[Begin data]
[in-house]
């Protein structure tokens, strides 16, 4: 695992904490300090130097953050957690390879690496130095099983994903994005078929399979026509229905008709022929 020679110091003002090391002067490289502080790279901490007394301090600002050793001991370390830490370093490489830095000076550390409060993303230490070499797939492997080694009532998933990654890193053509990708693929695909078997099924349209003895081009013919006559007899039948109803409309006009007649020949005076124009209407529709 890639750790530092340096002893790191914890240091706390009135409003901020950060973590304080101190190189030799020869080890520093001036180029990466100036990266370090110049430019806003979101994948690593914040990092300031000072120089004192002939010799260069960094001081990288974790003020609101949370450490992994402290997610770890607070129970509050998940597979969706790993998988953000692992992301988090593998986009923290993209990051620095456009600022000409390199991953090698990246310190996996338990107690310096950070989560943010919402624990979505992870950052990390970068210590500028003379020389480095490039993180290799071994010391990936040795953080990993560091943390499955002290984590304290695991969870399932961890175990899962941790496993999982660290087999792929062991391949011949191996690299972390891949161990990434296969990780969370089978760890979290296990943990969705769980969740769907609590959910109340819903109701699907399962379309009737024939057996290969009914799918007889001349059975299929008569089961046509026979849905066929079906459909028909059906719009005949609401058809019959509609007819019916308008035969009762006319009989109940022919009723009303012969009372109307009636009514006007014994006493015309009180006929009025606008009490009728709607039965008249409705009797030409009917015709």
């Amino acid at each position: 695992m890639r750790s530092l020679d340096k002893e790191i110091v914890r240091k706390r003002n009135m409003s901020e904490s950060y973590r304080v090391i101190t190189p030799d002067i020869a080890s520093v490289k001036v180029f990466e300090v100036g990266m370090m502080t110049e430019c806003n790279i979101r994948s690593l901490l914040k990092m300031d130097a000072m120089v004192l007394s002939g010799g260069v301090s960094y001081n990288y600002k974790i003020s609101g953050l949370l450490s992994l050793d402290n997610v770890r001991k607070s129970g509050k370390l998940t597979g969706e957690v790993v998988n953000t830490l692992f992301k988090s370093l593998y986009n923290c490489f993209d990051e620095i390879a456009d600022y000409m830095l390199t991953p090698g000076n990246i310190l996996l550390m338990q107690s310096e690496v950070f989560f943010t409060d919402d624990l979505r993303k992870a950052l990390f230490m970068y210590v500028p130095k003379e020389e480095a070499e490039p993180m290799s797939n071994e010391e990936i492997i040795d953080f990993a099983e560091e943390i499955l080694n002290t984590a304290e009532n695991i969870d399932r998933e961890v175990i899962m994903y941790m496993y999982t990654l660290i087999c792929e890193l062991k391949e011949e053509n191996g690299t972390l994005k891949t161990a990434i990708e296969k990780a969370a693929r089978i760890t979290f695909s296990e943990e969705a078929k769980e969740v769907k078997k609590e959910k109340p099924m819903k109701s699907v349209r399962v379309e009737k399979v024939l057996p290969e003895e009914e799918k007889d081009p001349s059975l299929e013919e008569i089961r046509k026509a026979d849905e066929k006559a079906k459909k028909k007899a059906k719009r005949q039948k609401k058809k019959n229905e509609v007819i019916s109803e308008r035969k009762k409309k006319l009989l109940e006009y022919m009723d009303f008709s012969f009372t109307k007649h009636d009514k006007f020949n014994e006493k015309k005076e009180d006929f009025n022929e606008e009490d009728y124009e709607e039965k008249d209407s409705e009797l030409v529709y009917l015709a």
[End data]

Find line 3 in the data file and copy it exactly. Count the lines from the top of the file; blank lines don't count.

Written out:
């Amino acid at each position: 695992m890639r750790s530092l020679d340096k002893e790191i110091v914890r240091k706390r003002n009135m409003s901020e904490s950060y973590r304080v090391i101190t190189p030799d002067i020869a080890s520093v490289k001036v180029f990466e300090v100036g990266m370090m502080t110049e430019c806003n790279i979101r994948s690593l901490l914040k990092m300031d130097a000072m120089v004192l007394s002939g010799g260069v301090s960094y001081n990288y600002k974790i003020s609101g953050l949370l450490s992994l050793d402290n997610v770890r001991k607070s129970g509050k370390l998940t597979g969706e957690v790993v998988n953000t830490l692992f992301k988090s370093l593998y986009n923290c490489f993209d990051e620095i390879a456009d600022y000409m830095l390199t991953p090698g000076n990246i310190l996996l550390m338990q107690s310096e690496v950070f989560f943010t409060d919402d624990l979505r993303k992870a950052l990390f230490m970068y210590v500028p130095k003379e020389e480095a070499e490039p993180m290799s797939n071994e010391e990936i492997i040795d953080f990993a099983e560091e943390i499955l080694n002290t984590a304290e009532n695991i969870d399932r998933e961890v175990i899962m994903y941790m496993y999982t990654l660290i087999c792929e890193l062991k391949e011949e053509n191996g690299t972390l994005k891949t161990a990434i990708e296969k990780a969370a693929r089978i760890t979290f695909s296990e943990e969705a078929k769980e969740v769907k078997k609590e959910k109340p099924m819903k109701s699907v349209r399962v379309e009737k399979v024939l057996p290969e003895e009914e799918k007889d081009p001349s059975l299929e013919e008569i089961r046509k026509a026979d849905e066929k006559a079906k459909k028909k007899a059906k719009r005949q039948k609401k058809k019959n229905e509609v007819i019916s109803e308008r035969k009762k409309k006319l009989l109940e006009y022919m009723d009303f008709s012969f009372t109307k007649h009636d009514k006007f020949n014994e006493k015309k005076e009180d006929f009025n022929e606008e009490d009728y124009e709607e039965k008249d209407s409705e009797l030409v529709y009917l015709a």